Chicago recently announced it is in the process of opening a new casino with the intent to use its revenue to pay down significant unfunded liabilities in the city’s public safety pension plan. According to estimates in the recommendation report by Chicago Mayor Lori Lightfoot’s office, the casino will cost around $1.7 billion to build and generate roughly $200 million per year.
But even under the proposal’s optimistic outlook, the casino’s annual revenue is only a fraction of the annual required contributions to the city’s police and fire pension fund. Due to the gargantuan amount of unfunded liabilities the city already owes, this move is unlikely to mitigate future tax hikes, and a significant effort to fulfill the pension promises made to workers still lies ahead.
For context, Chicago’s police and fire pension fund is about $12.5 billion underfunded. Those unfunded liabilities are expected to grow even bigger this year due to the poor investment returns generated in 2022. The estimated $200 million in annual revenue from the casino is only 9% of the $2.3 billion contribution the city must make yearly to avoid further falling behind in debt. Mayor Lightfoot’s most recent budget does allocate $2 million in extra funds to police and fire, some of which will go to paying down pension debt. Yet even with this and the casino revenue, it is still not enough.
While this is the first time a city is taking this particular approach to filling a public pension funding gap, using gambling revenue to plug a pension hole is an extension of a more common practice among underfunded government pension systems—selling lottery tickets. This type of revenue stream is historically unreliable, seeing as lottery revenues dropped heavily during the COVID-19 pandemic, with people staying home and ordering groceries online (most people buy lottery tickets at grocery stores). While the pandemic was an outlier event, lottery revenues have fluctuated a decent amount from year to year.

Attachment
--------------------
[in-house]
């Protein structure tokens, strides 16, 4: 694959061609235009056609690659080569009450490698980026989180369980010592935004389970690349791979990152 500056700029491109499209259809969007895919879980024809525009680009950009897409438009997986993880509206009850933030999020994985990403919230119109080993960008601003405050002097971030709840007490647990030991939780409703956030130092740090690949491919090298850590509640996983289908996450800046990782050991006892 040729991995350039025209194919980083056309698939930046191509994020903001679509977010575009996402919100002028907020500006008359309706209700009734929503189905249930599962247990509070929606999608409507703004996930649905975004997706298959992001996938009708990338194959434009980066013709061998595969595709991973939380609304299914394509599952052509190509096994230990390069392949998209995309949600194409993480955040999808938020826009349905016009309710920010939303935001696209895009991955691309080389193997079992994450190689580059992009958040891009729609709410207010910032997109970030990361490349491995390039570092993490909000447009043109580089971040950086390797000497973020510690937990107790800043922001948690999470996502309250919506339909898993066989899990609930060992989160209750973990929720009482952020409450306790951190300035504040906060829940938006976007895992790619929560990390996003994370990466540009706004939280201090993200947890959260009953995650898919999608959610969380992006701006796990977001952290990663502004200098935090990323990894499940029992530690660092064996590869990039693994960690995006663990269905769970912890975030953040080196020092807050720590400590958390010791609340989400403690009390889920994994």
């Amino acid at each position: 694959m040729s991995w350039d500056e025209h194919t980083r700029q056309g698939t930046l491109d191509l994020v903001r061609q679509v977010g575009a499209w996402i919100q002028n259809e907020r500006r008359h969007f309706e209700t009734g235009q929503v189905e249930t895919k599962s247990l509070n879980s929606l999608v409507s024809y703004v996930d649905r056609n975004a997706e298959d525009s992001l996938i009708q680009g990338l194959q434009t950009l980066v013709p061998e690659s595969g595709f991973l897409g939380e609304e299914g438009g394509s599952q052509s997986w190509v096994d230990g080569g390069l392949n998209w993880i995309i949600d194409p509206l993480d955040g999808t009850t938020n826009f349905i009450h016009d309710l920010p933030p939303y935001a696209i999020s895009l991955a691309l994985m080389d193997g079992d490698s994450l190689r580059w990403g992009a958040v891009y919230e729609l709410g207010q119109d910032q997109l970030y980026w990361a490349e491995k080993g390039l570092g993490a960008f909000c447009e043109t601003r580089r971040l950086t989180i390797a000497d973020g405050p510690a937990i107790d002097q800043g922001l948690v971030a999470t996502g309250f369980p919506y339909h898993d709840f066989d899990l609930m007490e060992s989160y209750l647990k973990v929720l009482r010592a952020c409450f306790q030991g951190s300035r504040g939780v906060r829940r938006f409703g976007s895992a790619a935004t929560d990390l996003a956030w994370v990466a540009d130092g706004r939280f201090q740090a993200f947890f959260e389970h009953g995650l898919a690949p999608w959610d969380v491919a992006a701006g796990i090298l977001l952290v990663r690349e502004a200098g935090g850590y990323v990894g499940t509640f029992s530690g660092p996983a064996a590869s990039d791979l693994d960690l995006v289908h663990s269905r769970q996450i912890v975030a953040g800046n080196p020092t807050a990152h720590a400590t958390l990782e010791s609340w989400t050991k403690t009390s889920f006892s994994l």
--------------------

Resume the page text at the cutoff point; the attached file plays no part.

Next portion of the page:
The use of novel sources of revenue is not new for Chicago, and unfortunately, other methods policymakers have attempted have been less free-market oriented. In 2003, Chicago introduced red-light cameras as a way to curb traffic accidents, but this later became a crucial revenue source for the city, so much so that, at one point, Chicago lowered yellow-light intervals to catch more people and generate more through fines. Chicago has also tried many unique taxes to gin up revenue, such as a Netflix tax, a soda tax, and, perhaps most controversially, a commuter tax. The commuter tax was intended to tax city government workers who worked in the city but lived in the outlying suburbs, implying they were “freeloading.”
While there are ethical differences between generating revenue from something like a red-light camera vs. a casino, these tax and revenue plans all highlight that Chicago is using desperate tactics in hopes of generating revenue to pay for decades of budgetary mismanagement.
The truth is that the casino revenue will barely make a dent in Chicago’s pension funding shortfalls. The city needs to make substantive pension reforms rather than look for these stopgap measures. Even should the casino succeed, Chicago still needs to raise its contributions, whether through a larger portion of the city’s budget or some shared sacrifice between city employees receiving the pensions and taxpayers. When it comes to retirement benefits, policymakers need to consider alternative plan designs for new employees that do not risk piling unexpected costs on the city’s taxpayers.
Pension reforms will likely be an uphill battle for Chicago, considering legal restrictions set at the state level. The Illinois Supreme Court has struck down public pension reform efforts, such as cost-of-living adjustments and salary caps for benefit payments, as unconstitutional. Despite formidable legal obstacles, these are the types of public pension reforms that Chicago needs to address the source of its hemorrhaging pension debt.
Pursuing inadequate solutions with highly politicized taxes or through a brand-new casino is a futile way to dodge the city’s public pension debt and fiscal challenges head-on.
Stay in Touch with Our Pension Experts
Reason Foundation’s Pension Integrity Project has helped policymakers in states like Arizona, Colorado, Michigan, and Montana implement substantive pension reforms. Our monthly newsletter highlights the latest actuarial analysis and policy insights from our team.